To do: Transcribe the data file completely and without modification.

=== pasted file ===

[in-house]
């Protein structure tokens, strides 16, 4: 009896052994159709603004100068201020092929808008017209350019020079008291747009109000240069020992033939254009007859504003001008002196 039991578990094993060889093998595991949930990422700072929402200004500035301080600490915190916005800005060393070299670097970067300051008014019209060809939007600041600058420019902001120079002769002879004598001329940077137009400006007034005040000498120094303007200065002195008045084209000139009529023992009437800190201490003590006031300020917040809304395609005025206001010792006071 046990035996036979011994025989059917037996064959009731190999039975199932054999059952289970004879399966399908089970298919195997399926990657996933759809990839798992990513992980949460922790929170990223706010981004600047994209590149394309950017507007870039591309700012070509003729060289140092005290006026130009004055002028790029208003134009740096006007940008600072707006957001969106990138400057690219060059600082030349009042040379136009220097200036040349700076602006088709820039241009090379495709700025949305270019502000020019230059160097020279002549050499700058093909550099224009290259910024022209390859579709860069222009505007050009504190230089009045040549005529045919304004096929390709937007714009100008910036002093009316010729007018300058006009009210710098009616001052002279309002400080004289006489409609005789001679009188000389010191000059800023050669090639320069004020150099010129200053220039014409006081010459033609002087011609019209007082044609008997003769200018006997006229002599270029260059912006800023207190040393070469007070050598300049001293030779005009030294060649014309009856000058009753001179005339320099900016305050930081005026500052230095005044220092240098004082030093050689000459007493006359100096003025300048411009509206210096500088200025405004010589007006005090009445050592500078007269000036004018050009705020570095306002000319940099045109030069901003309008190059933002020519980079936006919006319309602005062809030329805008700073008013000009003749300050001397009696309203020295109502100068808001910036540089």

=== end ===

[in-house]
């Protein structure tokens, strides 16, 4: 009896052994159709603004100068201020092929808008017209350019020079008291747009109000240069020992033939254009007859504003001008002196 039991578990094993060889093998595991949930990422700072929402200004500035301080600490915190916005800005060393070299670097970067300051008014019209060809939007600041600058420019902001120079002769002879004598001329940077137009400006007034005040000498120094303007200065002195008045084209000139009529023992009437800190201490003590006031300020917040809304395609005025206001010792006071 046990035996036979011994025989059917037996064959009731190999039975199932054999059952289970004879399966399908089970298919195997399926990657996933759809990839798992990513992980949460922790929170990223706010981004600047994209590149394309950017507007870039591309700012070509003729060289140092005290006026130009004055002028790029208003134009740096006007940008600072707006957001969106990138400057690219060059600082030349009042040379136009220097200036040349700076602006088709820039241009090379495709700025949305270019502000020019230059160097020279002549050499700058093909550099224009290259910024022209390859579709860069222009505007050009504190230089009045040549005529045919304004096929390709937007714009100008910036002093009316010729007018300058006009009210710098009616001052002279309002400080004289006489409609005789001679009188000389010191000059800023050669090639320069004020150099010129200053220039014409006081010459033609002087011609019209007082044609008997003769200018006997006229002599270029260059912006800023207190040393070469007070050598300049001293030779005009030294060649014309009856000058009753001179005339320099900016305050930081005026500052230095005044220092240098004082030093050689000459007493006359100096003025300048411009509206210096500088200025405004010589007006005090009445050592500078007269000036004018050009705020570095306002000319940099045109030069901003309008190059933002020519980079936006919006319309602005062809030329805008700073008013000009003749300050001397009696309203020295109502100068808001910036540089």